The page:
Once you get past the first two questions, it really boils down to this. If a camera feels out of place in your hands, you won’t enjoy it (and it’s all about fun, now isn’t it?). Put aside all the resolution-noise-speed-focus-format-button-menu-stabilization-etc… CRAP! And make sure you’re comfortable with how the camera feels in your hands. You’re the one who has to hold it and use it for the next long while, so you might as well make it enjoyable. Once you get a feel for the cameras, then you can jump back into all the technical stuff and proceed to torment yourself.

And if you’re looking for some follow-up reading material on the subject, here are a few good ones:

What other tips and advice do you have for buying new (or used) cameras?

Birthday Gift #2 – Three Equipment Rentals

The second gift for the birthday party will be camera equipment… but you have to give it back. Yup, three lucky winners will get their choice of equipment rentals from BorrowLenses.com.

BorrowLenses.com

BorrowLenses.com offers up a rental service for photographers in the United States. You can get a wide selection of lenses and camera bodies for the Canon and Nikon systems, along with things like tripods, camera bags, and lighting equipment.

For the birthday party, they’re giving out three two-week rentals. Here are the terms and conditions attached to the offer:

  • You need to be in the US.
  • The order will need to be made online and you will need to provide a credit card number. This won’t be charged but they will need it to ensure you don’t run off with their lens :-) BorrowLenses.com is a reputable business but if you don’t feel comfortable with this condition please don’t enter.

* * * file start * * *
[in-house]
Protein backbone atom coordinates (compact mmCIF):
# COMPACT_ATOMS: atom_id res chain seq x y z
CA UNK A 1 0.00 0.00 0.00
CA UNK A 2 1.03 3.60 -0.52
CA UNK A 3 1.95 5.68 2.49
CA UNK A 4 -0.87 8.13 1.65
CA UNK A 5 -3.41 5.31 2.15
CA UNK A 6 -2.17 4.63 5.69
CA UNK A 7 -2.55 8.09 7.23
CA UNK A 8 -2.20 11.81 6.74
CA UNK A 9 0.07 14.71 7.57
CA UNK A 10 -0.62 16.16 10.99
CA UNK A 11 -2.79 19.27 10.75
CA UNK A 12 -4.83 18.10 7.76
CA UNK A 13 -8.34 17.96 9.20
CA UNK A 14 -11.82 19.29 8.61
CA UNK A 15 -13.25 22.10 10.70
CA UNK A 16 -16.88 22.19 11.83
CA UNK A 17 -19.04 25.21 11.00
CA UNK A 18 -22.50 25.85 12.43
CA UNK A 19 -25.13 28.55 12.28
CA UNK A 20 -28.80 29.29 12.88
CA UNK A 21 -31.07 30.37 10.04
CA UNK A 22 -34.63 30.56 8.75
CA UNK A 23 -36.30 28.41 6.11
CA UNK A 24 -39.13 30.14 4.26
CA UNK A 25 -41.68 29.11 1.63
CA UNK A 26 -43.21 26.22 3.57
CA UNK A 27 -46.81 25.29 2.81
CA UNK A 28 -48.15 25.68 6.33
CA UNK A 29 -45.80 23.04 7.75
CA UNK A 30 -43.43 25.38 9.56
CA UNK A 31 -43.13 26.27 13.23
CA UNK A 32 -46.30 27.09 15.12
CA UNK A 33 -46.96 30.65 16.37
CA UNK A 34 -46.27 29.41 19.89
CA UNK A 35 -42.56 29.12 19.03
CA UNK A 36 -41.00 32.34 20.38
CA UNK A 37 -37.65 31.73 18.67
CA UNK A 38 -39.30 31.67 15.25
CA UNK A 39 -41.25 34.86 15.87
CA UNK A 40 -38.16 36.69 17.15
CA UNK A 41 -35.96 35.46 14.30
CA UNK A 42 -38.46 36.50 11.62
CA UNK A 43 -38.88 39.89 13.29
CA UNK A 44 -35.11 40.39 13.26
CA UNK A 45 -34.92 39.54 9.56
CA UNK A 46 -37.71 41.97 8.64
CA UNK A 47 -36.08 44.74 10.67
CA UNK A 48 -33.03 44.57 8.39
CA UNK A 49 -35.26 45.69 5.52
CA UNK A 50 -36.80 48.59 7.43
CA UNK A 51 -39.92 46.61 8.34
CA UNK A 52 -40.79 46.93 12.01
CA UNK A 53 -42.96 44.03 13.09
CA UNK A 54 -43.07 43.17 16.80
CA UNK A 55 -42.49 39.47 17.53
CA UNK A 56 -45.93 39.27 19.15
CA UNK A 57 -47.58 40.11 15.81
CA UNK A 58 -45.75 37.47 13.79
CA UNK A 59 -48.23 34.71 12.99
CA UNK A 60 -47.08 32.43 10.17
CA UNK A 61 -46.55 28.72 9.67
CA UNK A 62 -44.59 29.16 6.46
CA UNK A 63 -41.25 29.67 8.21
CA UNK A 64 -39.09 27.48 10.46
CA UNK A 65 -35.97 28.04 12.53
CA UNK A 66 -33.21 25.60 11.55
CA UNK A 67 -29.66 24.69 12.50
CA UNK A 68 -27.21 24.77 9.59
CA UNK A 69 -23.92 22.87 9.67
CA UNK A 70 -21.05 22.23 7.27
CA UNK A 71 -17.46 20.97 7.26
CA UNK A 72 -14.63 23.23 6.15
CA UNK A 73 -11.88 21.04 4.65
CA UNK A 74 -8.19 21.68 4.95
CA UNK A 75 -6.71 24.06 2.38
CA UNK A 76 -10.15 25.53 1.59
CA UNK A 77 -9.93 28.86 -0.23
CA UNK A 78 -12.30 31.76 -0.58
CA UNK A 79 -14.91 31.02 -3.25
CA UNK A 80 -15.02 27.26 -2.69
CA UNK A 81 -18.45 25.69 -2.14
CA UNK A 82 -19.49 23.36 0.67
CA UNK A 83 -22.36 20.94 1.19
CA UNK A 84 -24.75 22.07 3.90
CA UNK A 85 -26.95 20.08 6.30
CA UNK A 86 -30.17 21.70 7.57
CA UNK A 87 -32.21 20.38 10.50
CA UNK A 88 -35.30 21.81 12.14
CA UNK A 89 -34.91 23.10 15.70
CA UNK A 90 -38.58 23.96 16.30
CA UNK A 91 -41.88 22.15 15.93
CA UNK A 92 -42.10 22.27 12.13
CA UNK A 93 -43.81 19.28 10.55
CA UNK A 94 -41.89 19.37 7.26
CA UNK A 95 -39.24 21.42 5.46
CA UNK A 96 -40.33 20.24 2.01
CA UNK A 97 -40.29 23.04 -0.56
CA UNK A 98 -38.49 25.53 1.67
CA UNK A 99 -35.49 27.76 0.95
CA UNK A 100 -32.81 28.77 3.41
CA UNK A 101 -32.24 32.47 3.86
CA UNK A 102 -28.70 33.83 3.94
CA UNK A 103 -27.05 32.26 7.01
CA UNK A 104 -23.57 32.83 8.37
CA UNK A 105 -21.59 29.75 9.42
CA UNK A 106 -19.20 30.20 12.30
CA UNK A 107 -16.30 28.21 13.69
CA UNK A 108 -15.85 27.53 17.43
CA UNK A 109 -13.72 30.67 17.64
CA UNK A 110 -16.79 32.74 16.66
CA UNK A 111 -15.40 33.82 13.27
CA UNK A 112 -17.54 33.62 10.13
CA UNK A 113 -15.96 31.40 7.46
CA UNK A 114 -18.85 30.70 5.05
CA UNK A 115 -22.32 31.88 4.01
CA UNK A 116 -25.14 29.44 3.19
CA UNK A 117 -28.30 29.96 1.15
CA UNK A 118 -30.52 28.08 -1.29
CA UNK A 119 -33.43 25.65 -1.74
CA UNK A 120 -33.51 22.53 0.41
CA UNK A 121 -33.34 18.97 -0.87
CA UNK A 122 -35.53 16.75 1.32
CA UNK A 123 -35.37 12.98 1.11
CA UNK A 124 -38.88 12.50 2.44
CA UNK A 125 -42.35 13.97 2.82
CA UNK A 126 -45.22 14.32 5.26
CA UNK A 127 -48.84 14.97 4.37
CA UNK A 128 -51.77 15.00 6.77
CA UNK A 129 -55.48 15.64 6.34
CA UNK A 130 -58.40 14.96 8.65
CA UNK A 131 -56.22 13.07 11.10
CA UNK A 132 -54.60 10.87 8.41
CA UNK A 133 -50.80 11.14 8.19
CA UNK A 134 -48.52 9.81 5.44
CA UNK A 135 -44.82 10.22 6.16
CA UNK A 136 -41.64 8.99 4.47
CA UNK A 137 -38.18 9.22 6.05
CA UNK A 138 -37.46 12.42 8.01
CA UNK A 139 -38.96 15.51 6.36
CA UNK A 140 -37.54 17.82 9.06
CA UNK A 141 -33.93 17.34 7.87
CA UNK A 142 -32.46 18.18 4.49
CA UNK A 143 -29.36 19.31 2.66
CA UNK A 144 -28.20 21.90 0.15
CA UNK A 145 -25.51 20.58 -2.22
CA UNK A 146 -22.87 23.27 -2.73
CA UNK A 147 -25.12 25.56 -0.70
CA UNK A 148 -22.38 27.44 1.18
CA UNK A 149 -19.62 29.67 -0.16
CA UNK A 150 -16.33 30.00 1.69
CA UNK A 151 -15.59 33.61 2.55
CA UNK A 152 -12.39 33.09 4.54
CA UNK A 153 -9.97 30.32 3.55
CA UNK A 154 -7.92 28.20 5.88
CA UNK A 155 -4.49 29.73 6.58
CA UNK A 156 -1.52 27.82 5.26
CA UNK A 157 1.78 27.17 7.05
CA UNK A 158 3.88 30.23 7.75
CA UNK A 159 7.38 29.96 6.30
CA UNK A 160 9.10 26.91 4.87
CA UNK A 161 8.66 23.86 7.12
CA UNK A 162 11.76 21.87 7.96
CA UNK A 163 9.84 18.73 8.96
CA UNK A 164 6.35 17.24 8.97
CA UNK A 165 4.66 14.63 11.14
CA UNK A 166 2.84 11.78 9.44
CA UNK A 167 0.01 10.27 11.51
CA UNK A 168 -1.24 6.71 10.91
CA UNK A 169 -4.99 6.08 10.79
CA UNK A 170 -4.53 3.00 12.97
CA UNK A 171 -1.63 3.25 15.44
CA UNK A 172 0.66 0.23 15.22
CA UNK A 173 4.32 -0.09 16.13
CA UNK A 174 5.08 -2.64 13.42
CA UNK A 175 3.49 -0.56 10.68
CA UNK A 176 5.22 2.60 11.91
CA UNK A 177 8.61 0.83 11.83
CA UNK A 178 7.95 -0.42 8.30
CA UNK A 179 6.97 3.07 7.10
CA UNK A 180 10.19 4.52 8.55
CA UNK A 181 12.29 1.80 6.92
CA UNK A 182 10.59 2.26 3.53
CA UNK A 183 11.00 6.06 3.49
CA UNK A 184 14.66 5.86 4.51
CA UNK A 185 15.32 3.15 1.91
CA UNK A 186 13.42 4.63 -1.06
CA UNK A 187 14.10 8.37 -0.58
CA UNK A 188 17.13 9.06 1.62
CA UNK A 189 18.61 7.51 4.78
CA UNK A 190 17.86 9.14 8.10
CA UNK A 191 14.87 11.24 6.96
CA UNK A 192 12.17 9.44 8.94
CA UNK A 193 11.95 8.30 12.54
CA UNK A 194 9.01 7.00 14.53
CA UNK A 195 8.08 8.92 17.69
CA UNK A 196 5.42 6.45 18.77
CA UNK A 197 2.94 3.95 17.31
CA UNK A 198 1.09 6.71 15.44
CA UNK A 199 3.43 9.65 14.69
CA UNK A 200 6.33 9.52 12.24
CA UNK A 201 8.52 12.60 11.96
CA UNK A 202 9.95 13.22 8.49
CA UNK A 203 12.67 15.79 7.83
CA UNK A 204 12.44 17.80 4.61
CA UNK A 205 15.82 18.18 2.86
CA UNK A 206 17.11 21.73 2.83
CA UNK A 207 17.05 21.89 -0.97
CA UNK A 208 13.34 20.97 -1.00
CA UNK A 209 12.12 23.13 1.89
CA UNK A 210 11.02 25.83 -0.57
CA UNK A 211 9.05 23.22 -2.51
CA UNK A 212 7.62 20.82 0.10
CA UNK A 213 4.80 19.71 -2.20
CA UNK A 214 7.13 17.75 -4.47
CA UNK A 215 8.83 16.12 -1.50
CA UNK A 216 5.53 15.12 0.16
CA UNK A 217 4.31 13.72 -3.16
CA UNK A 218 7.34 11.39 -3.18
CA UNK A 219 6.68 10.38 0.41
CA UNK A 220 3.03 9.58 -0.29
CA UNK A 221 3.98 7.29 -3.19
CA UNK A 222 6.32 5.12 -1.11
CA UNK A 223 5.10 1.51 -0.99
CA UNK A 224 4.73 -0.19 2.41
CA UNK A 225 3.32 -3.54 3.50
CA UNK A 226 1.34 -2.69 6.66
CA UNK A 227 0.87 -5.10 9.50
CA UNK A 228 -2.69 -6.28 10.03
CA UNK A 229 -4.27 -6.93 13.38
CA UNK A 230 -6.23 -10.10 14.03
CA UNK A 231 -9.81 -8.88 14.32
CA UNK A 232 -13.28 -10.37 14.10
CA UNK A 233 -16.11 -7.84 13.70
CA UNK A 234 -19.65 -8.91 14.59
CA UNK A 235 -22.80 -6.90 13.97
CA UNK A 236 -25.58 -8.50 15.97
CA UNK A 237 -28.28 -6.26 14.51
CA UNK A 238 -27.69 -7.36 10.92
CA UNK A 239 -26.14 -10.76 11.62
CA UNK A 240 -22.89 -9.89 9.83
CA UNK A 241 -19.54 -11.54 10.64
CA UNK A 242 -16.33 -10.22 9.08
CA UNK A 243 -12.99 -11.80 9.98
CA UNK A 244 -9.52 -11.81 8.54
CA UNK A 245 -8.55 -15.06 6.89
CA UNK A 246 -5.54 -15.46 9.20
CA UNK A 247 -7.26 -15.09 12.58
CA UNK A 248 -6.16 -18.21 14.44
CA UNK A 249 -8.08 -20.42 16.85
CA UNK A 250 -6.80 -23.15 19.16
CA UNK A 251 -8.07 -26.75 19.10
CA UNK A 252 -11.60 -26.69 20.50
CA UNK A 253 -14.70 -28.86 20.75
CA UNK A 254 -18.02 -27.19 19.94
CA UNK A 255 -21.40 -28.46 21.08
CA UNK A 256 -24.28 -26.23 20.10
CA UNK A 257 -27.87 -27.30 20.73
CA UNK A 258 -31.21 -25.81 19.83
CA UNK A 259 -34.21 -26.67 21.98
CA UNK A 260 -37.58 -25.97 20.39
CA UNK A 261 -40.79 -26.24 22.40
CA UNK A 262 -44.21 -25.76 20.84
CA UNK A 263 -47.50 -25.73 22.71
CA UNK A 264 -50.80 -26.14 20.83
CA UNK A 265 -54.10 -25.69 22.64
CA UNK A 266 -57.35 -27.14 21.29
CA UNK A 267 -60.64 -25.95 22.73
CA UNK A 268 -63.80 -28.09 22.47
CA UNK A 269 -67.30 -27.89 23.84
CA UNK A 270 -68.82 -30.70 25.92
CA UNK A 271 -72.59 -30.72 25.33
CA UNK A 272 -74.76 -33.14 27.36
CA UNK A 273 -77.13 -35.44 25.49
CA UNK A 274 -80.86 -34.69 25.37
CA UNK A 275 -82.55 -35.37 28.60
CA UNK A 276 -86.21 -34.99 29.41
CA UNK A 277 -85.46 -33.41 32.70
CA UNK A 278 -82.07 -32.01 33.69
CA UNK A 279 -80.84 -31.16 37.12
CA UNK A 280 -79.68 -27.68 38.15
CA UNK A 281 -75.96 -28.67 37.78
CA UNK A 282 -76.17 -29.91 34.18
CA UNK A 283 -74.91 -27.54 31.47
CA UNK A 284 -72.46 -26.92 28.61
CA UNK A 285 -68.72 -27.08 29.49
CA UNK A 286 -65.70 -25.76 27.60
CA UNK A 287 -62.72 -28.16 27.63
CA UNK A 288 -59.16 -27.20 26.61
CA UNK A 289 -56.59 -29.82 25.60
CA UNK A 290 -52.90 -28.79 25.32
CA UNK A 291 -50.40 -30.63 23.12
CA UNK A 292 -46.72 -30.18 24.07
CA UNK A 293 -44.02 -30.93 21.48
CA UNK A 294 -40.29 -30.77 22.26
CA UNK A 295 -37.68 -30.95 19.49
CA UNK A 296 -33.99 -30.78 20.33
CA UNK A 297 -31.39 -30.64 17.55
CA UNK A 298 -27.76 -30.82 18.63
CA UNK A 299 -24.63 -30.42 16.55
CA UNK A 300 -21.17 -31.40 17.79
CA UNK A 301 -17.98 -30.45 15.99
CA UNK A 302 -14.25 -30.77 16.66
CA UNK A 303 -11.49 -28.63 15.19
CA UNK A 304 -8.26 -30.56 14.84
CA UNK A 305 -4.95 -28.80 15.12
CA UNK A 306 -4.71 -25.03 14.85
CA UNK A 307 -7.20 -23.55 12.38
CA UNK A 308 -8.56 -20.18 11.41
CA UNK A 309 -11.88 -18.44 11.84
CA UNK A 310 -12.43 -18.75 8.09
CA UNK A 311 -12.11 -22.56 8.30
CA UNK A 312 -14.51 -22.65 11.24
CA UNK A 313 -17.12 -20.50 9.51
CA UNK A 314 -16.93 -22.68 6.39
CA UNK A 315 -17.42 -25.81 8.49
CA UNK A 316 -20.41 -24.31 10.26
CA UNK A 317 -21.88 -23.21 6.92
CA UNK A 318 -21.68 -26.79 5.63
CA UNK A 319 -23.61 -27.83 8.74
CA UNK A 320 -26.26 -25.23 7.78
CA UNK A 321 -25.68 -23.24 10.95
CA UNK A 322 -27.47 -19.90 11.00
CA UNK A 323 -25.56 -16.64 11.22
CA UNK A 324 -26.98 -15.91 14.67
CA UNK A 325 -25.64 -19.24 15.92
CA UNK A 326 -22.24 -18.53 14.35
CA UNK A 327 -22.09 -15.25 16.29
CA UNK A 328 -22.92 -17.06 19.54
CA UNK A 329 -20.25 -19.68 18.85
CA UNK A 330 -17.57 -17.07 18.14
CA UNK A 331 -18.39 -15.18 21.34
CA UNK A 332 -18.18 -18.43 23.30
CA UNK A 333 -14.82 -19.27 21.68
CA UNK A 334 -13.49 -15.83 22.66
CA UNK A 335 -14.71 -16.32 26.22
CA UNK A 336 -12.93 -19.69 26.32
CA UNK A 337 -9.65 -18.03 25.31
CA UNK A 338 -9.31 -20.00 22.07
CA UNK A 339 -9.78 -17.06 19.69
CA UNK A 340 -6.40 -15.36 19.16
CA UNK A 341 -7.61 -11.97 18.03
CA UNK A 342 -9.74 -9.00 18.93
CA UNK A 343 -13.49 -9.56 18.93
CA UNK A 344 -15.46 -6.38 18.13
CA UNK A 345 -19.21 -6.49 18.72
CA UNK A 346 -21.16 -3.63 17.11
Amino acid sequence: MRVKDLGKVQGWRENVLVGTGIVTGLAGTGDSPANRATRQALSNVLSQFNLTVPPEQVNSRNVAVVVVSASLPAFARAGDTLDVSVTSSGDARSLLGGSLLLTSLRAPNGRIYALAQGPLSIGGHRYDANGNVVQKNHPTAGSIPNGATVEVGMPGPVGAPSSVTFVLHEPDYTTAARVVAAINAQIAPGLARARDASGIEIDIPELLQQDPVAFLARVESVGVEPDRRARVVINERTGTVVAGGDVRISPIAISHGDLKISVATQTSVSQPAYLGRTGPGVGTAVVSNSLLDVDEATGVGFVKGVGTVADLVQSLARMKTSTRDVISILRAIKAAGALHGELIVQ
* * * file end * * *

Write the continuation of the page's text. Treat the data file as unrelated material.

• The offer excludes super telephoto lenses and pro camera bodies.

… so anything else is game!

TO ENTER THE RAFFLE…

Same as the last one — leave me a comment and let me know you’d like to be entered. REMEMBER — this offer is limited to US participants and it excludes pro bodies and super-telephoto lenses. I would highly encourage you to visit their site and browse their inventory before entering the giveaway. And if you’re not a Canon or Nikon user, you might consider picking up a rental for a tripod, camera bag, or lighting equipment. The winners will be randomly chosen one week from the date of this post.

Photography Gift Ideas for Last Minute Holiday Shoppers

Purple-Orange-Blue
Creative Commons License photo credit: code poet

I’m a procrastinator, and Christmas gifts are no exception. If you’re anything like me, you still haven’t finished your holiday shopping. Lucky for us, Amazon.com has a great selection of goodies and they have one and two day shipping available on most purchases.

So here are a few items to browse through for your fellow photography enthusiasts — we’re not picky, anything photography-related is an awesome gift. And even if you can’t get it to them by the 25th, I’m sure they’ll forgive you.

Feed readers will probably have to visit the the actual webpage to see the selection of gift ideas.

eBay Camera Buyers Beware

1 pound of fury
Creative Commons License photo credit: jj look

I’ve had a decently positive buying experience on eBay when it comes to old cameras. I’ve purchased six cameras and four of them arrived in great condition just as the seller stated. But I was disappointed with two of them.

In both cases, the seller stated “Camera is in good working condition. Now generally, if I see that I’ll assume that the camera is operational in every aspect and that I won’t have to pull it apart to fix it. But I guess the phrase “good working condition” is open to interpretation.

The first camera had a screwed up rangefinder with sticky joints and a half-silvered mirror with far less than half the silver left on it. I got the sticky joints fixed, but the half-silvered mirror is probably worth more than what I paid for the camera — so now it’s a nice little viewfinder camera that has to be used at f/16 to ensure focus.